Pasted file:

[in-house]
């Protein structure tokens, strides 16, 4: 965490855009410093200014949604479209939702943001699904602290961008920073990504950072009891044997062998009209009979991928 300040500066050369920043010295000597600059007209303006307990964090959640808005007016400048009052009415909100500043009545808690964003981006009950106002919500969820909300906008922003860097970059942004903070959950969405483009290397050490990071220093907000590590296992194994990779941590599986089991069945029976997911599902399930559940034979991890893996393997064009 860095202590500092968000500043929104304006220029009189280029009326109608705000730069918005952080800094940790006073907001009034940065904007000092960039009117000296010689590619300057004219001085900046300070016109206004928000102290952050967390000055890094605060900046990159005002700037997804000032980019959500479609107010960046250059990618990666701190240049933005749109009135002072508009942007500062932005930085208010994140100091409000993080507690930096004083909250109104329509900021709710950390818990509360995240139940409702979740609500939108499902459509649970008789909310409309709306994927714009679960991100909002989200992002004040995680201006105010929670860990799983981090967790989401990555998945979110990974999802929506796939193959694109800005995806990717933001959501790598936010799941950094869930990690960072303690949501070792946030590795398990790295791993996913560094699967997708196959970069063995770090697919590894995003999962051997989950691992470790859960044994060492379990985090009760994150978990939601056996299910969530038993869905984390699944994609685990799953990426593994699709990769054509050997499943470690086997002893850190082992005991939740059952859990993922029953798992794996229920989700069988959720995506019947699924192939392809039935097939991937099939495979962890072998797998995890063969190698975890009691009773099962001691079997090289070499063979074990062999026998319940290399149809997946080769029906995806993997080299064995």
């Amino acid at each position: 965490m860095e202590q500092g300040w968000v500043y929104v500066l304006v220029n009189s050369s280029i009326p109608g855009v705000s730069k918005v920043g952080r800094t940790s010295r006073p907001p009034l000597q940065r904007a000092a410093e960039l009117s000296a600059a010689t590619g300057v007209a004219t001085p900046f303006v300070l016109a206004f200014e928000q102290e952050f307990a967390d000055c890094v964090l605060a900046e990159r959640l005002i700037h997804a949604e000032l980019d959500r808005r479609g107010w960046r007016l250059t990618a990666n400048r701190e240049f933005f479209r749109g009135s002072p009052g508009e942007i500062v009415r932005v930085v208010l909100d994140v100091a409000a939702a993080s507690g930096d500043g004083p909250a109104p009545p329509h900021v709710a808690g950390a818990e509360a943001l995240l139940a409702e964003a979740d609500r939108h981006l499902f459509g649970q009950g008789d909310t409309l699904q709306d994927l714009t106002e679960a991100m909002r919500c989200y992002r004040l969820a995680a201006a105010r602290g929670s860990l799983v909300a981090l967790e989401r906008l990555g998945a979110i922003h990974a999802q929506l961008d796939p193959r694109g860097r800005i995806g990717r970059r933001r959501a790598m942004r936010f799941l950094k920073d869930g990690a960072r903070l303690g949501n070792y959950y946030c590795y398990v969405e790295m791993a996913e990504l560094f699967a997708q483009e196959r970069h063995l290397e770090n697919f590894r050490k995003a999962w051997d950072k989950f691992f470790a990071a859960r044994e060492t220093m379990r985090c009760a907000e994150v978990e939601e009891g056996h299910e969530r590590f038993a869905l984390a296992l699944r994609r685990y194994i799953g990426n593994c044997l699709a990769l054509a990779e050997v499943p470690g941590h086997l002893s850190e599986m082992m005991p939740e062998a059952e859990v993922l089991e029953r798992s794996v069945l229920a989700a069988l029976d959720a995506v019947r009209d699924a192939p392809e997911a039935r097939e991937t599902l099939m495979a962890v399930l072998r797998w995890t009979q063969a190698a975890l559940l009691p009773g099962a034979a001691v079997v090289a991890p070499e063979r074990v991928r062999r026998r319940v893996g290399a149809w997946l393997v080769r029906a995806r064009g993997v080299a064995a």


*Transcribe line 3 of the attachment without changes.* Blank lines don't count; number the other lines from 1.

């Amino acid at each position: 965490m860095e202590q500092g300040w968000v500043y929104v500066l304006v220029n009189s050369s280029i009326p109608g855009v705000s730069k918005v920043g952080r800094t940790s010295r006073p907001p009034l000597q940065r904007a000092a410093e960039l009117s000296a600059a010689t590619g300057v007209a004219t001085p900046f303006v300070l016109a206004f200014e928000q102290e952050f307990a967390d000055c890094v964090l605060a900046e990159r959640l005002i700037h997804a949604e000032l980019d959500r808005r479609g107010w960046r007016l250059t990618a990666n400048r701190e240049f933005f479209r749109g009135s002072p009052g508009e942007i500062v009415r932005v930085v208010l909100d994140v100091a409000a939702a993080s507690g930096d500043g004083p909250a109104p009545p329509h900021v709710a808690g950390a818990e509360a943001l995240l139940a409702e964003a979740d609500r939108h981006l499902f459509g649970q009950g008789d909310t409309l699904q709306d994927l714009t106002e679960a991100m909002r919500c989200y992002r004040l969820a995680a201006a105010r602290g929670s860990l799983v909300a981090l967790e989401r906008l990555g998945a979110i922003h990974a999802q929506l961008d796939p193959r694109g860097r800005i995806g990717r970059r933001r959501a790598m942004r936010f799941l950094k920073d869930g990690a960072r903070l303690g949501n070792y959950y946030c590795y398990v969405e790295m791993a996913e990504l560094f699967a997708q483009e196959r970069h063995l290397e770090n697919f590894r050490k995003a999962w051997d950072k989950f691992f470790a990071a859960r044994e060492t220093m379990r985090c009760a907000e994150v978990e939601e009891g056996h299910e969530r590590f038993a869905l984390a296992l699944r994609r685990y194994i799953g990426n593994c044997l699709a990769l054509a990779e050997v499943p470690g941590h086997l002893s850190e599986m082992m005991p939740e062998a059952e859990v993922l089991e029953r798992s794996v069945l229920a989700a069988l029976d959720a995506v019947r009209d699924a192939p392809e997911a039935r097939e991937t599902l099939m495979a962890v399930l072998r797998w995890t009979q063969a190698a975890l559940l009691p009773g099962a034979a001691v079997v090289a991890p070499e063979r074990v991928r062999r026998r319940v893996g290399a149809w997946l393997v080769r029906a995806r064009g993997v080299a064995a």